• jess

Comfort in Chaos

I’ve been thinking a lot lately about the behaviors and relations between my mother and I.


Why? Because she’s essentially the only human I’ve seen in months…


Also, because in the past 20 years we haven’t been able to stand each other for more than a few hours at a time. Somehow, I've been in her home without any other social buffers for nearly 3 months. So how the fuck has this situation been working out?


I’ve made some interesting observations in the past month, in particular. There have been mild days where we were at each other's throats. There have also been some rough points that culminated in our increased bonding.


How odd - considering increased stress absolutely results in my increased dickheadedness on any normal day.


This morning, my wheels were turning as I thought about these developments. A correlative epiphany moment struck me down while I paced around the yard with Archie. What if this is all because of the influence of an un-acknowledged process outside ourselves?


Why have we both been bonded together, working cohesively together in the past few months? Sure, because we both have a better understanding of our own mental illnesses and how they interplay. Yes, because we’ve been working on talking more effectively and listening to each other.


But ultimately… I think another big factor has been at play in our improved relationship.


One word. Chaos.



Extreme external stress; decreased internal stress


So, to be clear, there has been tension between us during my prolonged visit. Things were building at times. We’ve had some disagreements and I’ve had some tears (my mom doesn’t show emotions outside of anger - don’t worry about it). We've had some challenging times.


Then in the midst of a smoldering "I hate you mom!" teenage-throwback streak, last week we had a massive storm blow through the area. A huge thunderstorm with wind over 75mph pummeled the Midwest, spawned dozens of tornados, and destroyed a lot of property. Apparently this weather phenomenon is called a “derecho,” I’ve since learned. News to me.


During this sudden weather outburst, we found ourselves running around the yard, working together and trying to secure anything that could become a flying projectile missile. We grabbed the two broken dogs and got down into the basement as the windows looked like panes of glass on a vehicle, mid-car wash. We hunkered until the storm passed and we lost power.


But the fun wasn't over!


Then, we spent the next two days without any electricity, air conditioning, or forms of entertainment. Living in the country on a well-water system, this also meant we had no water for ourselves or the dozen animals on the farm. When you’re talking about 8 horses in the middle of Summer… uh… it’s a big fucking problem to be without running water.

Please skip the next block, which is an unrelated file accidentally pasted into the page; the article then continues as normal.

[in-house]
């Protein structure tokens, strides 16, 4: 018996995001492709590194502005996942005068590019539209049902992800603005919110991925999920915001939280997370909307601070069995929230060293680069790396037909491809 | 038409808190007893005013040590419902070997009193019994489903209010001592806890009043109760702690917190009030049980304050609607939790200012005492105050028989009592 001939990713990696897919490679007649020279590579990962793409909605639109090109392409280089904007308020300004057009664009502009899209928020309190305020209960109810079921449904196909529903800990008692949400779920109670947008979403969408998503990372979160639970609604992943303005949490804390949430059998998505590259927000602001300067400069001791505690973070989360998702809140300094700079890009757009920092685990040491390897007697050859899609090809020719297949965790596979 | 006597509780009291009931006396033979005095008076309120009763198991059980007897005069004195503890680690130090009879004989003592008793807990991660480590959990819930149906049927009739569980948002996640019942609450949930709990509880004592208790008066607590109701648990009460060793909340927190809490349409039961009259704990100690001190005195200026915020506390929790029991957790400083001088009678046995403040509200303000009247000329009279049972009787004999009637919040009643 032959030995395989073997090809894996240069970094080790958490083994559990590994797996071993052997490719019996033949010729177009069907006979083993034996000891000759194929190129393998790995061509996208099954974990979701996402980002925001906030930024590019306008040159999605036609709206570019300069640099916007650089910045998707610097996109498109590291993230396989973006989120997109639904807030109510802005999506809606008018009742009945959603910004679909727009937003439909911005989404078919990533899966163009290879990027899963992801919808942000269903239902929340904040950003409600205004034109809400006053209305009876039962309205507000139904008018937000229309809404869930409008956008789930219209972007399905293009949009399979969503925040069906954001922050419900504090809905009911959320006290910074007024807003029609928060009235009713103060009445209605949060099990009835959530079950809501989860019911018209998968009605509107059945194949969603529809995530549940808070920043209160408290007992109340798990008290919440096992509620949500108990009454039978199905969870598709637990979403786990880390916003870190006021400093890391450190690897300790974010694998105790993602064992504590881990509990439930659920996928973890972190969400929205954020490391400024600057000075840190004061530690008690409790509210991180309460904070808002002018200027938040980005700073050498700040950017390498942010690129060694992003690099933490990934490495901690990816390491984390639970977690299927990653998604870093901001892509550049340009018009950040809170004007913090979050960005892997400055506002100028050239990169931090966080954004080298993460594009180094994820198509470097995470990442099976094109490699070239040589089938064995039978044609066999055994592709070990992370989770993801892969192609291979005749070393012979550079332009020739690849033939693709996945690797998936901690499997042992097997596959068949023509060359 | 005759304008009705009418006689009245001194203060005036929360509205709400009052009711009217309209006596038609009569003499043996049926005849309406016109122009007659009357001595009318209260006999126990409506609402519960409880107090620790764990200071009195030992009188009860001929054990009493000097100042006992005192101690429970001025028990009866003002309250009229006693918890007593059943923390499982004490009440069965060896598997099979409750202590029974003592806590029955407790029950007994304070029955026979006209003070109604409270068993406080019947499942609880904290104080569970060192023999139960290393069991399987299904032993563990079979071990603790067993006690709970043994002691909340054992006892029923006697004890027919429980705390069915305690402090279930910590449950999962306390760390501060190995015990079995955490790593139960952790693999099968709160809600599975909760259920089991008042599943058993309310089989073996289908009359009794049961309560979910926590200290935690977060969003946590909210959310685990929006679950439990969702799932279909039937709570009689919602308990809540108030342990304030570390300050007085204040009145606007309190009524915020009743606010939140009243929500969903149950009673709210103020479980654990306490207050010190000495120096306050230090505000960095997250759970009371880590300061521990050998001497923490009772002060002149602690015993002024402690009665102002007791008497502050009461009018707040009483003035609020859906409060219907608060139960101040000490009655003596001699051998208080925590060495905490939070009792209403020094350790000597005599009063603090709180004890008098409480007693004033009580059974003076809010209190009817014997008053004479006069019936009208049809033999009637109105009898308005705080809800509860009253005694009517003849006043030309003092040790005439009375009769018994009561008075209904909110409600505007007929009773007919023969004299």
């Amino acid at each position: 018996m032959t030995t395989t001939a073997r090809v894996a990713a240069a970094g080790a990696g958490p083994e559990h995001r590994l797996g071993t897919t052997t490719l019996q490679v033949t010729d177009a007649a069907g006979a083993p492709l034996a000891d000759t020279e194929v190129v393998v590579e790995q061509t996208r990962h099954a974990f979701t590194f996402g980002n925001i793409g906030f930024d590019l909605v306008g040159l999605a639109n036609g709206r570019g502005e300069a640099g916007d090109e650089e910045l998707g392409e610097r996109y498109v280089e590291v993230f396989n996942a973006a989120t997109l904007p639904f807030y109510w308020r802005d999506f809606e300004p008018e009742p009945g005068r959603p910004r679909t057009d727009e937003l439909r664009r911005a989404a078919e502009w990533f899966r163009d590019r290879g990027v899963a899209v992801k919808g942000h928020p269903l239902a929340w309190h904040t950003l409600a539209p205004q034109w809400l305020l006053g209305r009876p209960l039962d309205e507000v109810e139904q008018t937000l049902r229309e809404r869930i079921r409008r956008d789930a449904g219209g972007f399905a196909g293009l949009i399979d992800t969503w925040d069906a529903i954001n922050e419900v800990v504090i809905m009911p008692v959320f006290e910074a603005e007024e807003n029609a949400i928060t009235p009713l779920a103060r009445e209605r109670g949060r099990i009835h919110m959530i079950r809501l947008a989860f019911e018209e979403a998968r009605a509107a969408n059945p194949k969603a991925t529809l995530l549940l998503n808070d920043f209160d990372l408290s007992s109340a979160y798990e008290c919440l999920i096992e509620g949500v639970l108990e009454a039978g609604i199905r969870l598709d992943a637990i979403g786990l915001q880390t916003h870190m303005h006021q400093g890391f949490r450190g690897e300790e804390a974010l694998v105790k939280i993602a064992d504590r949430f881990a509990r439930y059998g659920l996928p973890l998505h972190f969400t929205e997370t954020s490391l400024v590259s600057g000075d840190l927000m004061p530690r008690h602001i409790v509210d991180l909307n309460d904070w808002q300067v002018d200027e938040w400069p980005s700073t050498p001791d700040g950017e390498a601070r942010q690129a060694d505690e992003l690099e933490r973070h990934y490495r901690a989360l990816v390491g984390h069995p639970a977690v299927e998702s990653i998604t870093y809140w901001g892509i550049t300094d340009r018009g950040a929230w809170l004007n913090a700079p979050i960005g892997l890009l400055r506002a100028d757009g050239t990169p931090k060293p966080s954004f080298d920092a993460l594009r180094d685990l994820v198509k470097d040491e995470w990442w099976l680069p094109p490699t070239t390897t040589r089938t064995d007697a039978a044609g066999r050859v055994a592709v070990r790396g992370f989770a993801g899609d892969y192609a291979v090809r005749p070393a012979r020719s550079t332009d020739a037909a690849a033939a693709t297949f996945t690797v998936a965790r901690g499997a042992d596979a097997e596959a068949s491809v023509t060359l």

Let me be clear; individually, when my mom and I get stressed, we both get passive aggressive and snappy. I’m an asshole on my best days - put me under pressure and I explode. She’s a neurotic ball of energy - upset her schedule and watch her spontaneously combust. When these two high vibration, bitchy energies interact, we normally get into knock-out fights thanks to our agitations. We have always had a hard time being in each other’s presence for this reason.

In this period of extreme upset and stress… one would think that we would be squabbling more often and intensely.


Let me be clear; individually, when my mom and I get stressed, we both get passive aggressive and snappy. I’m an asshole on my best days - put me under pressure and I explode. She’s a neurotic ball of energy - upset her schedule and watch her spontaneously combust. When these two high vibration, bitchy energies interact, we normally get into knock-out fights thanks to our agitations. We have always had a hard time being in each other’s presence for this reason.


But this time, instead of trying to rip each other’s heads off, as usual, for the days that this minor emergency was taking place, we were completely peaceful. Unified. Supportive. Chilled the fuck out.


But this time, instead of trying to rip each other’s heads off, as usual, for the days that this minor emergency was taking place, we were completely peaceful. Unified. Supportive. Chilled the fuck out.

We got through it together and there weren’t even raised voices or sighs of exasperation.


Why?


Immediately, I was curious and analytical about the reduced stress responses and pro-social behaviors that instinctively took over. Something had involuntarily happened for both of us and I was beyond intrigued.


How were two neurotic nightmares capable of finding peace and banding together when the worst of the worst was taking place?




When Chaos is the norm


The thing is, my mom and I have both lived lives defined by chaos. We’re used to things going awry. We’re accustomed to unexpected events tearing apart all our prior plans and good intentions. We’ve had the rugs pulled out from under us more often than feuding Loony Tunes.


I truly don’t think either of us knows what it’s like to have peaceful, directed days.


The thought of a relaxed, perfectly executed day actually makes me a little uncomfortable - “What’s coming next?” is my first response. I’m more riled up than ever when good things are happening to me. Surely, the other shoe is about to drop.